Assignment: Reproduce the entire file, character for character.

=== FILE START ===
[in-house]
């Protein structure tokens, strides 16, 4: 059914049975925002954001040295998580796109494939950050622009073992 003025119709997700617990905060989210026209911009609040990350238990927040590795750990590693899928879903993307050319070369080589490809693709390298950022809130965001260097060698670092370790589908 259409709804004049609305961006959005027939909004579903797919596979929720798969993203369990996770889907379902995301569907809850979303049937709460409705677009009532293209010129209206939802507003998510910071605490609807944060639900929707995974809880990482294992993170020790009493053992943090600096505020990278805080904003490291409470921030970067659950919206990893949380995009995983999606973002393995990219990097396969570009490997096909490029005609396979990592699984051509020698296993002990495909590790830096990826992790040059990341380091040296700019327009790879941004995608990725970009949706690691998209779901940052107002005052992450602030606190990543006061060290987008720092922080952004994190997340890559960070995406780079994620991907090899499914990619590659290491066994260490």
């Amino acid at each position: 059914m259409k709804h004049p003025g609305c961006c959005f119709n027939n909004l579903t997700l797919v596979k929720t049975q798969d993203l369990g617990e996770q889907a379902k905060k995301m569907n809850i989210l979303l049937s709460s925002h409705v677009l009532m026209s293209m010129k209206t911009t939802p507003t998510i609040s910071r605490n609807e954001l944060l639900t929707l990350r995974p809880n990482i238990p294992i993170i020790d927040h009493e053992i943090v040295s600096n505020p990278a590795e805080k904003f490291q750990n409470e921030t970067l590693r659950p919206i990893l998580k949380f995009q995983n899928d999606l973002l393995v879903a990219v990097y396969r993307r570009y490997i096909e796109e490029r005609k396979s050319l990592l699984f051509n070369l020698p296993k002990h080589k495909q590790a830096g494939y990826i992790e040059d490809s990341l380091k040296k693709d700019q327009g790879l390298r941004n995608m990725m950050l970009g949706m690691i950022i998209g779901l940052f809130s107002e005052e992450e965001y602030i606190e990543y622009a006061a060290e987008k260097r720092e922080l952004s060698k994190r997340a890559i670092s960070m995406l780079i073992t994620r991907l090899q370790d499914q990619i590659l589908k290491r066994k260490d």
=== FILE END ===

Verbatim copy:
[in-house]
């Protein structure tokens, strides 16, 4: 059914049975925002954001040295998580796109494939950050622009073992 003025119709997700617990905060989210026209911009609040990350238990927040590795750990590693899928879903993307050319070369080589490809693709390298950022809130965001260097060698670092370790589908 259409709804004049609305961006959005027939909004579903797919596979929720798969993203369990996770889907379902995301569907809850979303049937709460409705677009009532293209010129209206939802507003998510910071605490609807944060639900929707995974809880990482294992993170020790009493053992943090600096505020990278805080904003490291409470921030970067659950919206990893949380995009995983999606973002393995990219990097396969570009490997096909490029005609396979990592699984051509020698296993002990495909590790830096990826992790040059990341380091040296700019327009790879941004995608990725970009949706690691998209779901940052107002005052992450602030606190990543006061060290987008720092922080952004994190997340890559960070995406780079994620991907090899499914990619590659290491066994260490």
């Amino acid at each position: 059914m259409k709804h004049p003025g609305c961006c959005f119709n027939n909004l579903t997700l797919v596979k929720t049975q798969d993203l369990g617990e996770q889907a379902k905060k995301m569907n809850i989210l979303l049937s709460s925002h409705v677009l009532m026209s293209m010129k209206t911009t939802p507003t998510i609040s910071r605490n609807e954001l944060l639900t929707l990350r995974p809880n990482i238990p294992i993170i020790d927040h009493e053992i943090v040295s600096n505020p990278a590795e805080k904003f490291q750990n409470e921030t970067l590693r659950p919206i990893l998580k949380f995009q995983n899928d999606l973002l393995v879903a990219v990097y396969r993307r570009y490997i096909e796109e490029r005609k396979s050319l990592l699984f051509n070369l020698p296993k002990h080589k495909q590790a830096g494939y990826i992790e040059d490809s990341l380091k040296k693709d700019q327009g790879l390298r941004n995608m990725m950050l970009g949706m690691i950022i998209g779901l940052f809130s107002e005052e992450e965001y602030i606190e990543y622009a006061a060290e987008k260097r720092e922080l952004s060698k994190r997340a890559i670092s960070m995406l780079i073992t994620r991907l090899q370790d499914q990619i590659l589908k290491r066994k260490d």